The steel tubs are given a primer that's baked on at a high temperature. A finish coat is also baked on at more than 1,400° F. The top coat of vitreous enamel contains titanium, which gives the finished tub its bright white color.
The Breakup of American Standard Companies
By 2006, however, the company was in trouble.
An ill-considered 1988 acquisition of the company by Kelso & Co., an investment banking firm, in a leveraged buyout left the company with long-term debt of $2.7 billion.
To survive, the company sold several subsidiaries unrelated to its core business. But, annual interest and amortization as high as $325 million left it unable to invest the capital needed to revitalize aging factories and modernize equipment.
After considering its options, management determined that its three remaining divisions with globalized manufacturing (103 factories in 34 countries) were worth more as separate entities than the company as a whole and decided to sell the company in pieces, pay off debt and divide any remainder among its shareholders.
Its heating and air-conditioning division became Trane, Inc. which was almost immediately snapped up by Ingersoll-Rand.
Its vehicle control systems division was spun off as WABCO Holdings, Inc. WABCO remains a publicly-traded stock company chartered in Delaware but doing most of its business in Europe from its headquarters in Belgium.
American Standard Brands
The aging kitchen and bath division, along with the right to use the American Standard brand name and logo was sold to Bain Capital Partners, a private equity investment fund, now famous due to its ownership by presidential aspirant and now Senator Mitt Romney.
Bain immediately sold a majority interest in the division's North American assets to Sun Capital Partners, another private equities firm, in accordance with a pre-existing agreement between the companies.
Sun Capital formed a new corporation, American Standard America (A-S America) and just that quietly, on November 14, 2007, after 133 years, American Standard Companies, Inc., an icon of American plumbing for over a century, ceased to exist.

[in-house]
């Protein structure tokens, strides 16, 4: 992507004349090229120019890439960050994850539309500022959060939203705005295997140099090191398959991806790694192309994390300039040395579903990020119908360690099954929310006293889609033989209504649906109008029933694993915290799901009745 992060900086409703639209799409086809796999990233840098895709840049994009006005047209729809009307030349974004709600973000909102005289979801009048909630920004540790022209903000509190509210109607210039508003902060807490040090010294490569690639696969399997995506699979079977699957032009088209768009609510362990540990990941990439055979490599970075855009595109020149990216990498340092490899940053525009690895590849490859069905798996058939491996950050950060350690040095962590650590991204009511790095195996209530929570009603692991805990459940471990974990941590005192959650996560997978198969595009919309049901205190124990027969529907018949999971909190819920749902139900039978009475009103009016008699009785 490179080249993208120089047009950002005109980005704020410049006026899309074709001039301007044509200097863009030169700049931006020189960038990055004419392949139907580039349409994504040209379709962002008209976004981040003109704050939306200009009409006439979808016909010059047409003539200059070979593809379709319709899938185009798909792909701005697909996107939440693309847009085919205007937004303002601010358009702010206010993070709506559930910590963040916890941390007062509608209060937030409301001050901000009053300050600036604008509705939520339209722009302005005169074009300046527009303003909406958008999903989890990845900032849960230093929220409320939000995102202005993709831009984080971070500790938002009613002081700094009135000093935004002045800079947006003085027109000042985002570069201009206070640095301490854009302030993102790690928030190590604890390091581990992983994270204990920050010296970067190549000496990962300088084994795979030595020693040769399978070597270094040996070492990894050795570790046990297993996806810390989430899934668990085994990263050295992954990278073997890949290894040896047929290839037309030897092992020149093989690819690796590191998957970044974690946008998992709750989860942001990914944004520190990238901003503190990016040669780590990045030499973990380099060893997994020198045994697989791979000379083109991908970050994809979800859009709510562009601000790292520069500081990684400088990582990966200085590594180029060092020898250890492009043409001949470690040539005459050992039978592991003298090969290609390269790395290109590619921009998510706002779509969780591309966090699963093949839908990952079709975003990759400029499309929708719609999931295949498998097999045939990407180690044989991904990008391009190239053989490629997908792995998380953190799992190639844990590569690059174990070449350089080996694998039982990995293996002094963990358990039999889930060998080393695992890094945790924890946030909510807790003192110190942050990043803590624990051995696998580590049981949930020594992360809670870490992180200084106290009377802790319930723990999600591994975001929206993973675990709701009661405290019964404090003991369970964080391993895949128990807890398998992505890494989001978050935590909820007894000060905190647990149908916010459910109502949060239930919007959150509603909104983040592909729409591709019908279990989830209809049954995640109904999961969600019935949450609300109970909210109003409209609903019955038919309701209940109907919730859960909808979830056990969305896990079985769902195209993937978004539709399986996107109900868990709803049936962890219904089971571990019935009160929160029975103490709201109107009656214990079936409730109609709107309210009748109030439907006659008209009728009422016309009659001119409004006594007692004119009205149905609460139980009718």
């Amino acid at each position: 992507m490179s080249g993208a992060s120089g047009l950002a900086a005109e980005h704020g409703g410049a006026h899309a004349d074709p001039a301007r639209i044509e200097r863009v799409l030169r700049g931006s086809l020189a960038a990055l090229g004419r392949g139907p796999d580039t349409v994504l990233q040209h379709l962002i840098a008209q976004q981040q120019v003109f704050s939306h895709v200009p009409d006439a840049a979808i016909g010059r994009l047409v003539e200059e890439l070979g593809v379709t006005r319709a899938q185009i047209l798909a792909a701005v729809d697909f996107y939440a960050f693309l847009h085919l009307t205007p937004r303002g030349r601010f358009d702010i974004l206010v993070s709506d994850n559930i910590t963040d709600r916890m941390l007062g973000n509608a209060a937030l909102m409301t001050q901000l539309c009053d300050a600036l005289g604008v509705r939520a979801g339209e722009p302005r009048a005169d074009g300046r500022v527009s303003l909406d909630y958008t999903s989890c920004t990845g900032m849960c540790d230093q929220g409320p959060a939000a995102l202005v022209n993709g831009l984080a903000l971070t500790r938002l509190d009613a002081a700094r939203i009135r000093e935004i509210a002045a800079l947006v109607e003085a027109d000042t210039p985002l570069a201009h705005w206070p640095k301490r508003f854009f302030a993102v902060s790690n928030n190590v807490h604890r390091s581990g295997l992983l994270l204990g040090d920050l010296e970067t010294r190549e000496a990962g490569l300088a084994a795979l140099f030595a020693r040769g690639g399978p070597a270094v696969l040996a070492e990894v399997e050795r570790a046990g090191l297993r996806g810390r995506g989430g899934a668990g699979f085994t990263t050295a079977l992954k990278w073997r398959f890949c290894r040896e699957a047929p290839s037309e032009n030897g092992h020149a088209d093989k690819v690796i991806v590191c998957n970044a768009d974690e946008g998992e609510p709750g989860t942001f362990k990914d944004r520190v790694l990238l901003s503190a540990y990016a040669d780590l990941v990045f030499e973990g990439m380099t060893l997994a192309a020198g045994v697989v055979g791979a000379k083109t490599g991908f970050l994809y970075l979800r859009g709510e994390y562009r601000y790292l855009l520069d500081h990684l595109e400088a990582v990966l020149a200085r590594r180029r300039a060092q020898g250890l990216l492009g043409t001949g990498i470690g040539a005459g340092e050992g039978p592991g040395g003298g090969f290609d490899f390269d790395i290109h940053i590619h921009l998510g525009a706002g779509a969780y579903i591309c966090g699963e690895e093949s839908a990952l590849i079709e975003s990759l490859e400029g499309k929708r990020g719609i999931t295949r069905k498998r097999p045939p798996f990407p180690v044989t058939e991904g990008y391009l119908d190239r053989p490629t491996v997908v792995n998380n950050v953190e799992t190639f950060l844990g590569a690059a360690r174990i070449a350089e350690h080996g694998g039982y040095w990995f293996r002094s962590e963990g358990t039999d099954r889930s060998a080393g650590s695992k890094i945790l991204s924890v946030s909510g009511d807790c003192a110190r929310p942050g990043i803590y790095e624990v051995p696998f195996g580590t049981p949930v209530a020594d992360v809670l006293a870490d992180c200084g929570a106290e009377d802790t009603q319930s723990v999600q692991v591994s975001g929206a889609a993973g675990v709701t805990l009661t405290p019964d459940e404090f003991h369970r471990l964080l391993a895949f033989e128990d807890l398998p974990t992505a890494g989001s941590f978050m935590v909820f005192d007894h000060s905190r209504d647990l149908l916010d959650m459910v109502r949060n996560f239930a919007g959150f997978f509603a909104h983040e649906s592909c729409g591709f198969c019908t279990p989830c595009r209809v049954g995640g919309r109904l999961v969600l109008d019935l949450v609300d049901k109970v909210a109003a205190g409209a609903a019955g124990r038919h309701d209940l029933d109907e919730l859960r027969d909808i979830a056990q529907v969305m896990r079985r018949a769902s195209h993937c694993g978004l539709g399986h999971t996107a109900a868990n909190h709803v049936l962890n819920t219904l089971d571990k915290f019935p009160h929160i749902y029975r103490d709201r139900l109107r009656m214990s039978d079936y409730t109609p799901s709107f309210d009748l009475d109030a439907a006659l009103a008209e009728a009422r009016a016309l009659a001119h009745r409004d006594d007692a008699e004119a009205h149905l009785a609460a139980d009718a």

Sun Capital already owned two other sanitary ware companies, Eljer Industries, Inc. and Crane Plumbing, LLC, both acquired in 2005.
In 2008, the three companies were recast as separate divisions of a new holding company, American Standard Brands.
Bain still owned the assets of the former kitchen and bath division in Europe and Asia. These assets included the upscale European brands of the old American Standard Companies, and Ideal Standard, a manufacturer of mid-priced faucets for the European market.
In 2009, Bain consolidated these all three companies into Ideal Standard International, headquartered in Brussels.
American Standard's Asian properties, including 10 Asian factories, were sold to INAX, a Japanese sanitary wares company. INAX subsequently merged with several other Japanese building products companies to form LIXIL Corp.
LIXIL then turned around and bought American Standard Brands from Sun Capital in 2013.
With that purchase, LIXIL took control of all of the old American Standard Companies except its European operations.
Being a major player in most of the world's markets, however, was not enough for LIXIL. It also wanted an entrée into the European Union.
It found one in Grohe's private equity owner, TPG Capital, had been looking for a buyer. LIXIL bought control of Grohe in 2014, giving it access to the last of the world's major markets.
LIXIL combined Grohe with American Standard in its new Water Technologies Unit.
In its home market in Japan, LIXIL is in stiff competition with the Japanese sanitary wares company, for a share of Japan's shrinking domestic housing market.
Many analysts believe one of its primary goals in acquiring American Standard and Grohe was to open major markets outside of Asia for its products – especially its Japanese-style toilets – markets that Toto has had pretty much to itself for several decades.
With American Standard and Grohe, LIXIL also acquired two established brands's names long familiar to the buying public under which to market its sanitary wares in North America and Europe rather than going through the process of building up a new and unknown brand name – a process that can take decades.
The End of American Manufacturing